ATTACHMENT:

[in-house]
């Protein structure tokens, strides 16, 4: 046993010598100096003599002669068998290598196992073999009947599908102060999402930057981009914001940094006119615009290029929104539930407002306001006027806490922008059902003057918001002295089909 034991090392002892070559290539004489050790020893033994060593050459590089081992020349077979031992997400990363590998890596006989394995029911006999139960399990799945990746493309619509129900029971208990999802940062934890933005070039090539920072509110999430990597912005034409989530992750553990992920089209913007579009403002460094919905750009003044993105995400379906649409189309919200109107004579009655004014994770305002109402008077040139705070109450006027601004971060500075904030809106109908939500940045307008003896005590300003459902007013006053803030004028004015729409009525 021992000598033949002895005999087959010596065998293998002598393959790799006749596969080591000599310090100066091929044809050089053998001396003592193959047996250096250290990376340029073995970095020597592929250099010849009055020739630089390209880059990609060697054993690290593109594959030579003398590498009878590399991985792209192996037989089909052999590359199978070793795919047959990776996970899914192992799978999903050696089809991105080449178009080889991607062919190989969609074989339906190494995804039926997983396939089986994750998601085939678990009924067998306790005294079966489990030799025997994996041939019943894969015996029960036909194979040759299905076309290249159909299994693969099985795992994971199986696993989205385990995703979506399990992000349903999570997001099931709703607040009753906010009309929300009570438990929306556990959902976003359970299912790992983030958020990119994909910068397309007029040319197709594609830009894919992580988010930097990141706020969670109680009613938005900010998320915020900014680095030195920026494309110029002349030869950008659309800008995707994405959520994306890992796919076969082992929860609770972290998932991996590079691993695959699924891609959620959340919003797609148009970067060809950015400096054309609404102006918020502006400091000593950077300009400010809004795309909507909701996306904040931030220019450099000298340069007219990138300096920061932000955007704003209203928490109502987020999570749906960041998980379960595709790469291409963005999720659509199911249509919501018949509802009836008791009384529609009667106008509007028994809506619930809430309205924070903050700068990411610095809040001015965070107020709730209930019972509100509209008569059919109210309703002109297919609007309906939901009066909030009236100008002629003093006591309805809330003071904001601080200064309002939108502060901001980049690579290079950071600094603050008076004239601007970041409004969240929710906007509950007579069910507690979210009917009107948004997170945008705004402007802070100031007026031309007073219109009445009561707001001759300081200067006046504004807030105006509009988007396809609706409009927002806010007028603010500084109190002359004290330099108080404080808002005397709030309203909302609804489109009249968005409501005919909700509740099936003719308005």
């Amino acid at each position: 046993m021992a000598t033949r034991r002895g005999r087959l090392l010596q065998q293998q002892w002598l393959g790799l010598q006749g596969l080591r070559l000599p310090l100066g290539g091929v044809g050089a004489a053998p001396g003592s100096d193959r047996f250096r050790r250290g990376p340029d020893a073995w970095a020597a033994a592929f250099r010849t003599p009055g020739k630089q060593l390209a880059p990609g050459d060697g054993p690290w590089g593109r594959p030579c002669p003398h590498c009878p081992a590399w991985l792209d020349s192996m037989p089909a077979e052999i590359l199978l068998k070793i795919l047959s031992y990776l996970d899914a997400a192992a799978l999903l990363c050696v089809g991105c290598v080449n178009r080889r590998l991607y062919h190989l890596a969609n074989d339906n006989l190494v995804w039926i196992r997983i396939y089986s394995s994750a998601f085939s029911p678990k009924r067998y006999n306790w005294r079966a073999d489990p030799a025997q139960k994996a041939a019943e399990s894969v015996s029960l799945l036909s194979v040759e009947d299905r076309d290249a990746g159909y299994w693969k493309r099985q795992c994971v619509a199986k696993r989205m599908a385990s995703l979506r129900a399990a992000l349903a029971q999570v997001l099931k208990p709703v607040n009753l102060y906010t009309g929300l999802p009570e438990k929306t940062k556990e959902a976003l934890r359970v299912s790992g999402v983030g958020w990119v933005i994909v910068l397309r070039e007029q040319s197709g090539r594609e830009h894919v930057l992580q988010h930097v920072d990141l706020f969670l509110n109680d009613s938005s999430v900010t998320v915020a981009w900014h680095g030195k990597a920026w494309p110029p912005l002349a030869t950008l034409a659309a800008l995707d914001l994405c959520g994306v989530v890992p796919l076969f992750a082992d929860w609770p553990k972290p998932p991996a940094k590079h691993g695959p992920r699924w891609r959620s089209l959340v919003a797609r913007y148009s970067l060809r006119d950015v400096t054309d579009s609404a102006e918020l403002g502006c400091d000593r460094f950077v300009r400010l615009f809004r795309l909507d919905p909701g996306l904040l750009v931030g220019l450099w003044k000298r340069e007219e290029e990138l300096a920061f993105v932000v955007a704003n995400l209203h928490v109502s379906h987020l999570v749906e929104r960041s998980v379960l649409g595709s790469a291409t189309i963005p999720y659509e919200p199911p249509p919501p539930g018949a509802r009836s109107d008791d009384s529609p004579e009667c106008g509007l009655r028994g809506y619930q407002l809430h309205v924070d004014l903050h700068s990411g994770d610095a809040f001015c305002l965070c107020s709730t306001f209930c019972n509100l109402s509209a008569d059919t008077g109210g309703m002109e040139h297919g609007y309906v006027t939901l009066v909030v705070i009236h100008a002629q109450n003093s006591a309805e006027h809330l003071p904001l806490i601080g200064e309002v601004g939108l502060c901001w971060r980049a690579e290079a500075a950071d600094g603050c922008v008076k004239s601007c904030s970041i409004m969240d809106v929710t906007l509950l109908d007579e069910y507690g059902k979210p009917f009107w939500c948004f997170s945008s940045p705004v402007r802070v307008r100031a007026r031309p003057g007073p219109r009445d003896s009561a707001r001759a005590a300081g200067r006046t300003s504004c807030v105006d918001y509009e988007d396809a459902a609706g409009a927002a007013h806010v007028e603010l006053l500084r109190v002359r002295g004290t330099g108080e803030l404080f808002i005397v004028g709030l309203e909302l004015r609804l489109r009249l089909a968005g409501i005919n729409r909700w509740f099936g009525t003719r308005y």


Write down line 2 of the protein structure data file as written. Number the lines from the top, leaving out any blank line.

């Protein structure tokens, strides 16, 4: 046993010598100096003599002669068998290598196992073999009947599908102060999402930057981009914001940094006119615009290029929104539930407002306001006027806490922008059902003057918001002295089909 034991090392002892070559290539004489050790020893033994060593050459590089081992020349077979031992997400990363590998890596006989394995029911006999139960399990799945990746493309619509129900029971208990999802940062934890933005070039090539920072509110999430990597912005034409989530992750553990992920089209913007579009403002460094919905750009003044993105995400379906649409189309919200109107004579009655004014994770305002109402008077040139705070109450006027601004971060500075904030809106109908939500940045307008003896005590300003459902007013006053803030004028004015729409009525 021992000598033949002895005999087959010596065998293998002598393959790799006749596969080591000599310090100066091929044809050089053998001396003592193959047996250096250290990376340029073995970095020597592929250099010849009055020739630089390209880059990609060697054993690290593109594959030579003398590498009878590399991985792209192996037989089909052999590359199978070793795919047959990776996970899914192992799978999903050696089809991105080449178009080889991607062919190989969609074989339906190494995804039926997983396939089986994750998601085939678990009924067998306790005294079966489990030799025997994996041939019943894969015996029960036909194979040759299905076309290249159909299994693969099985795992994971199986696993989205385990995703979506399990992000349903999570997001099931709703607040009753906010009309929300009570438990929306556990959902976003359970299912790992983030958020990119994909910068397309007029040319197709594609830009894919992580988010930097990141706020969670109680009613938005900010998320915020900014680095030195920026494309110029002349030869950008659309800008995707994405959520994306890992796919076969082992929860609770972290998932991996590079691993695959699924891609959620959340919003797609148009970067060809950015400096054309609404102006918020502006400091000593950077300009400010809004795309909507909701996306904040931030220019450099000298340069007219990138300096920061932000955007704003209203928490109502987020999570749906960041998980379960595709790469291409963005999720659509199911249509919501018949509802009836008791009384529609009667106008509007028994809506619930809430309205924070903050700068990411610095809040001015965070107020709730209930019972509100509209008569059919109210309703002109297919609007309906939901009066909030009236100008002629003093006591309805809330003071904001601080200064309002939108502060901001980049690579290079950071600094603050008076004239601007970041409004969240929710906007509950007579069910507690979210009917009107948004997170945008705004402007802070100031007026031309007073219109009445009561707001001759300081200067006046504004807030105006509009988007396809609706409009927002806010007028603010500084109190002359004290330099108080404080808002005397709030309203909302609804489109009249968005409501005919909700509740099936003719308005």